QUOTE The More Things Change … OF THE MONTH

Animation Magazine - - Front Page - Tom McLean Ed­i­tor tom@an­i­ma­tion­magazine.net

One thing that look­ing through old is­sues of An­i­ma­tion Mag­a­zine in pre­par­ing for our 30th an­niver­sary this year has shown is just how much the an­i­ma­tion in­dus­try has both changed and not changed.

On the change side, there’s clearly a huge in­crease in cre­ativ­ity. You may have no­ticed this month that we have two cov­ers, one for Sony Pic­tures An­i­ma­tion’s fully-an­i­mated Smurfs: The Lost Vil­lage and one for Dream­Works An­i­ma­tion’s new­est fea­ture, The Boss Baby. While they are very dif­fer­ent, they are both very high-qual­ity fea­tures with ex­cel­lent an­i­ma­tion, great laughs, lots of ad­ven­ture and plenty of heart. That wasn’t al­ways so — it used to ap­pear that only Dis­ney had the magic for mak­ing a great an­i­mated fea­ture. And then, slowly, over the past 30 years or so, other stu­dios have emerged to give the old Mouse House a real run for its money. And ev­ery­one ben­e­fits from that.

Not that Dis­ney isn’t re­spond­ing to a more com­pet­i­tive mar­ket with its own in­no­va­tions. Last year’s Dis­ney dou­ble-punch of Zootopia and Moana prove the stu­dio still has it where it counts.

Which brings me to the end of awards sea­son, and this year’s big win­ners at the An­nies, the VES Awards and the Os­cars. (All of which An­imag at­tended and live-tweeted! You were fol­low­ing along, right?) One of the great things about this year’s awards sea­son was that all the nom­i­nated films were re­ally wor­thy, which lim­ited to al­most zero the num­ber of awards that drew gasps of sur­prise from at­ten­dees. (Of course, I’m not count­ing the Best Pic­ture flub, which goes down as one of the most mem­o­rable mo­ments in Os­car his­tory, but even there, both La La Land and Moon­light were wor­thy of the honor, so there’s al­ways that.) How­ever, Zootopia’s win for Best An­i­mated Fea­ture sug­gests the Academy just plain prefers Dis­ney’s work in this cat­e­gory, with Dis­ney or Pixar hav­ing won it 11 times in its 16 years of ex­is­tence. And while I think Zootopia was clearly wor­thy of its vic­tory, there is some­thing about the Os­cars process that trou­bles me.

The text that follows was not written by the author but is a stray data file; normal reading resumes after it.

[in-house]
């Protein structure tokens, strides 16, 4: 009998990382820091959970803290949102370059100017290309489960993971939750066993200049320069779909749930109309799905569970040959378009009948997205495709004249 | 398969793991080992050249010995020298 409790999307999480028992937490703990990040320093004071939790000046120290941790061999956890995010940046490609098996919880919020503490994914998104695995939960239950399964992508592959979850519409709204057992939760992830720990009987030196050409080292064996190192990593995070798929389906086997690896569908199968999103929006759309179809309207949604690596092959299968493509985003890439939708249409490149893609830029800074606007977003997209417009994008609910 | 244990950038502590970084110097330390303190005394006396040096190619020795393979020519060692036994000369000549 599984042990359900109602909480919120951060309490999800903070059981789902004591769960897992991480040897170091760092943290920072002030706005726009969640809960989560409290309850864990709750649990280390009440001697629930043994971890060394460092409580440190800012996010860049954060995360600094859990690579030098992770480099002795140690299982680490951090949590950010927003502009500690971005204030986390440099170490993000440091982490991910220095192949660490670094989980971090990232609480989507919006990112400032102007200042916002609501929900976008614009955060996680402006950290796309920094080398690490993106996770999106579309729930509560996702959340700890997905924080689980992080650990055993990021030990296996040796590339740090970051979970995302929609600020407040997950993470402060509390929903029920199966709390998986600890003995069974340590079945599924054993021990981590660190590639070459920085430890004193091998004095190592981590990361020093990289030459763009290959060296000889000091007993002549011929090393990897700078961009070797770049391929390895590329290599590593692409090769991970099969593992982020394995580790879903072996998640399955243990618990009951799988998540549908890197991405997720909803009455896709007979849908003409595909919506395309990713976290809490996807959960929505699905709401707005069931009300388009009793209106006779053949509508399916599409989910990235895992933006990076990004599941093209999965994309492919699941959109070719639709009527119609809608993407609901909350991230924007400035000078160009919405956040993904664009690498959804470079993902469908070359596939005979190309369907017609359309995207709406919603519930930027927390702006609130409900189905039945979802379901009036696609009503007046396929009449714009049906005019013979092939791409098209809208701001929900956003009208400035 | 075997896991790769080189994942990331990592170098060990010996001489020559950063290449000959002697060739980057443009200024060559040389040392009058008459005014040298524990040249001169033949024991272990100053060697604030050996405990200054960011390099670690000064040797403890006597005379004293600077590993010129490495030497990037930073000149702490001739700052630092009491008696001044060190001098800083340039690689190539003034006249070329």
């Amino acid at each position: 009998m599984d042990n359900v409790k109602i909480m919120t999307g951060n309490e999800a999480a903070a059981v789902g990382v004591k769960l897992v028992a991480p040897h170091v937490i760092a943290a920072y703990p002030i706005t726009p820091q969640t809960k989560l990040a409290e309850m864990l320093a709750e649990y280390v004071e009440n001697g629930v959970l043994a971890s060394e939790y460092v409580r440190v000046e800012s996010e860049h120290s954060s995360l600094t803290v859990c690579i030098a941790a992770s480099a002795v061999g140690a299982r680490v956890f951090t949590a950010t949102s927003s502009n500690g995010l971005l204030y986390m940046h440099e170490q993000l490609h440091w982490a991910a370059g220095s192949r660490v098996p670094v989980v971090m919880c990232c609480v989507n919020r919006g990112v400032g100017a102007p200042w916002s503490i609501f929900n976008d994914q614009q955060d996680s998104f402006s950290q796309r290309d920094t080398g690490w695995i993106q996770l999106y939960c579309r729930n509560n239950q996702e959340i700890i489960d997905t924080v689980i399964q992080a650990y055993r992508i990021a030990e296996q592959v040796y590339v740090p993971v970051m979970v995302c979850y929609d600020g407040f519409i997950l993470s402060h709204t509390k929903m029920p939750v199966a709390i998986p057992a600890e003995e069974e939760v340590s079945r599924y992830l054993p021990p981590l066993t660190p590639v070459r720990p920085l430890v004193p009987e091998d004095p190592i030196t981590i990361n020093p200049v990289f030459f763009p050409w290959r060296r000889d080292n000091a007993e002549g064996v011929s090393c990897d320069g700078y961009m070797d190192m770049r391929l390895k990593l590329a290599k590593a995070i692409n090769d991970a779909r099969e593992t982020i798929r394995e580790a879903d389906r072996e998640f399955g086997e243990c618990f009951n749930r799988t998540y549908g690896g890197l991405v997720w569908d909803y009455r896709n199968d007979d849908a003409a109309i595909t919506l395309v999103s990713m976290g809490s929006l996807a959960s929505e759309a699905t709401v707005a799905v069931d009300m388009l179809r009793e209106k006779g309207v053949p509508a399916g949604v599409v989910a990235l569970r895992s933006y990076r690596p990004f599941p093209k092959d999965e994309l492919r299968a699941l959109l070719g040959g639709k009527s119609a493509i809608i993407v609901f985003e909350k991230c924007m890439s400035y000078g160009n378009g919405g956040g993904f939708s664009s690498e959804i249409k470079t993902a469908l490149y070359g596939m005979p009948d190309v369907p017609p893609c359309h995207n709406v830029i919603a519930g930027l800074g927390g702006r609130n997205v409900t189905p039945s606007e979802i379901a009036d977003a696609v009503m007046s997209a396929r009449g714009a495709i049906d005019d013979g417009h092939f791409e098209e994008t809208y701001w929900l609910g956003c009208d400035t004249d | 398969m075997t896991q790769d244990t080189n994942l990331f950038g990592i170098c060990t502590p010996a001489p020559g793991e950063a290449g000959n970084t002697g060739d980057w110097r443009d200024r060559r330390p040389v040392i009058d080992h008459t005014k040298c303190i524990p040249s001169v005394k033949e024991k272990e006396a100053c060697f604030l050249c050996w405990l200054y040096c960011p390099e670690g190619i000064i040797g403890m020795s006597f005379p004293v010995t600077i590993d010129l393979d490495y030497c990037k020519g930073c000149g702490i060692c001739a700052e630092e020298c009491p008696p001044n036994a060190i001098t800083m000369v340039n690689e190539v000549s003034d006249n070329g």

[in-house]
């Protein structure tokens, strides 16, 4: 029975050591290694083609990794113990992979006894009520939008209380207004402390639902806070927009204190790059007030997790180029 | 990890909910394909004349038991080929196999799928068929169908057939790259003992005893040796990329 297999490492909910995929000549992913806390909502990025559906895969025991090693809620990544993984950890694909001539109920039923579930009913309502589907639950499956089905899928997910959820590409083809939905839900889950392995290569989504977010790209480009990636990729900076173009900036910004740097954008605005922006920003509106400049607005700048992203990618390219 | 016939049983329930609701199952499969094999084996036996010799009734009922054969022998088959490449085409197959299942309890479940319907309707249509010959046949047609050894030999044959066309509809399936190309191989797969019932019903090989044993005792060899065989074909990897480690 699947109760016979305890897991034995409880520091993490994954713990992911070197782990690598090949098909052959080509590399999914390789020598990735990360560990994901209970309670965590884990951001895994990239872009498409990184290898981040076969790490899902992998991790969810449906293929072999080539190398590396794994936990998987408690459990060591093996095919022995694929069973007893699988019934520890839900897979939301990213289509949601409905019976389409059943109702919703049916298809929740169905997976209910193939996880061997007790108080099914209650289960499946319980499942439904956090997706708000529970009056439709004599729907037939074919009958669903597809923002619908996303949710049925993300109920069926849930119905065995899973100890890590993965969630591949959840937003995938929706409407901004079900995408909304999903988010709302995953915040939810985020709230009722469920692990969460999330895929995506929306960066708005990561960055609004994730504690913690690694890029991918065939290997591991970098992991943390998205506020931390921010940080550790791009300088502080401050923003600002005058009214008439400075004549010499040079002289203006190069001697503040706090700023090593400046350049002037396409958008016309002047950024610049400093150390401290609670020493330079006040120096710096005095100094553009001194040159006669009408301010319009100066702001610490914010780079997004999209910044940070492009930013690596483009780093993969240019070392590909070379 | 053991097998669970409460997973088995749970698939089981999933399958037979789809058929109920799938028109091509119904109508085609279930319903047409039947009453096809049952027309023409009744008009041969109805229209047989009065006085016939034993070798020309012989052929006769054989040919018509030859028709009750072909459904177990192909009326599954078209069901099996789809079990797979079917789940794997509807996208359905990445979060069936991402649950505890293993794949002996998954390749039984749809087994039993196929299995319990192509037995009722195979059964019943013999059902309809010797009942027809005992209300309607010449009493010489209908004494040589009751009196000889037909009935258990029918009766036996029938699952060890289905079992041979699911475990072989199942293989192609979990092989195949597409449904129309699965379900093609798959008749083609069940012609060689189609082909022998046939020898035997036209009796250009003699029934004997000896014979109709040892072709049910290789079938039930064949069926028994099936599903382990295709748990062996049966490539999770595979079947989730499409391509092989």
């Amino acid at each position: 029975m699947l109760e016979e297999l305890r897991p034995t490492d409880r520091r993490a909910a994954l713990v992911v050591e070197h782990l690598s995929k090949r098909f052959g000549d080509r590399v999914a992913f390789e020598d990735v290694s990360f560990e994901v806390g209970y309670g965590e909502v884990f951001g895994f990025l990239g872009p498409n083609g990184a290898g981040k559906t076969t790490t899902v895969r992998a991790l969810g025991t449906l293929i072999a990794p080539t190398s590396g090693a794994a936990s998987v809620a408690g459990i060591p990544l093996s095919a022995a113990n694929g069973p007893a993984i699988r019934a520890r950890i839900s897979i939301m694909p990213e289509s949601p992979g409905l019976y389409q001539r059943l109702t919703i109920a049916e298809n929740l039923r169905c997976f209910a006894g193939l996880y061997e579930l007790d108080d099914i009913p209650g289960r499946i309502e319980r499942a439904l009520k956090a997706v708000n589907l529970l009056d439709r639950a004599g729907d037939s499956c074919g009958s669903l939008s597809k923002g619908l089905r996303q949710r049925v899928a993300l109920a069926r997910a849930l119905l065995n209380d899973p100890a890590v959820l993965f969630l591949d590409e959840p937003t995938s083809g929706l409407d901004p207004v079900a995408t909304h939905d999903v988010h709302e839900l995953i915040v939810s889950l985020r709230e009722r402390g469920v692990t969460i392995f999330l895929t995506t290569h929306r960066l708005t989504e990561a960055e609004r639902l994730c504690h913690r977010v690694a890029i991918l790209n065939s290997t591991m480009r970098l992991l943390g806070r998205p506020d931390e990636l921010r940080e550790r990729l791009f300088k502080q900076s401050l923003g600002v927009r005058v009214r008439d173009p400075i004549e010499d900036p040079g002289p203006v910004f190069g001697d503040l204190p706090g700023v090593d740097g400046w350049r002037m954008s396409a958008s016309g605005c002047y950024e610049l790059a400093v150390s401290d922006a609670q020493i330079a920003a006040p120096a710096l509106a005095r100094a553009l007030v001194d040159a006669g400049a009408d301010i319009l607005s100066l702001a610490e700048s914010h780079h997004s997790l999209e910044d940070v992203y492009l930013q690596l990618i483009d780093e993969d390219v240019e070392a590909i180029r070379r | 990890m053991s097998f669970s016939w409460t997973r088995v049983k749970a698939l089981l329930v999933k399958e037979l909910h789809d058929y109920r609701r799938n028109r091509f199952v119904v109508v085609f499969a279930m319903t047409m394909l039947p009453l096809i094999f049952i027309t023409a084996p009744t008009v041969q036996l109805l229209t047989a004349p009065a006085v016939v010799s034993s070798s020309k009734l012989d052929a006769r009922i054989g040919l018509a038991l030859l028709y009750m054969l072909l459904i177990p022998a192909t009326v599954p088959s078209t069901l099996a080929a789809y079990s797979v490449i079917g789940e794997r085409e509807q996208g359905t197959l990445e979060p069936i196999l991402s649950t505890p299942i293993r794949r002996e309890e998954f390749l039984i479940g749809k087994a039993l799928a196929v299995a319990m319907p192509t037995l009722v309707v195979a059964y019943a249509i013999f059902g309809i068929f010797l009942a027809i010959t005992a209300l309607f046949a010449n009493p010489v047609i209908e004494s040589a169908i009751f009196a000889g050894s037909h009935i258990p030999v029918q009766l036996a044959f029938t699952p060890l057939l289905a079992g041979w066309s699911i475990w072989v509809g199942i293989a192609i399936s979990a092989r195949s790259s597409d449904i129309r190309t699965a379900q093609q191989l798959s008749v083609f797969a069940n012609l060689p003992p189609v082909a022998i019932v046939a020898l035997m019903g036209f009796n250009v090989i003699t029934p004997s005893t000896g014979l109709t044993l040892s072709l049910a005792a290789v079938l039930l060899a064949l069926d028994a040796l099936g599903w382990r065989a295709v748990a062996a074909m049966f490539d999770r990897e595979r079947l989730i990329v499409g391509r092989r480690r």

Ev­ery year, I read The Hol­ly­wood Re­porter’s Brutally Hon­est Os­cars Bal­lot fea­ture, in which mem­bers of the Academy anony­mously re­veal their votes. Of the six such bal­lots fea­tured this year, three of them ab­stained from the an­i­mated fea­ture cat­e­gory be­cause they didn’t watch all the nom­i­nated films or plainly stated they just weren’t in­ter­ested in an­i­ma­tion. That’s not dis­sim­i­lar to re­sponses from pre­vi­ous years.

What’s dis­heart­en­ing about this is that it ap­pears the Academy (and by ex­ten­sion, the world­wide film­mak­ing com­mu­nity cen­tered in Hol­ly­wood) is not tak­ing an­i­mated fea­tures se­ri­ously. It ap­pears that years of box of­fice, crit­i­cal re­sponse, and reach­ing a mass au­di­ence with high-qual­ity fea­tures is sim­ply not enough to con­vince ev­ery­one that an­i­ma­tion is the most cut­ting-edge sto­ry­telling medium on the planet. And while I’d love to change that overnight, I also re­al­ize that hearts and minds are changed one by one and no one ar­gu­ment or movie will con­vince ev­ery­one.

Which brings me back to An­i­ma­tion Mag­a­zine’s 30th an­niver­sary and what it says about this great in­dus­try and art form. We’ve been here ev­ery day, ev­ery is­sue — and will con­tinue to be here for all of our read­ers, ad­ver­tis­ers and ad­mir­ers for a long time to come. We are glad you’re with us, and can’t wait to cel­e­brate 30 years of suc­cess as well as the amaz­ing for­tunes that the next 30 years holds for an­i­ma­tion.

Un­til next is­sue,

Newspapers in English

Newspapers from USA

© PressReader. All rights reserved.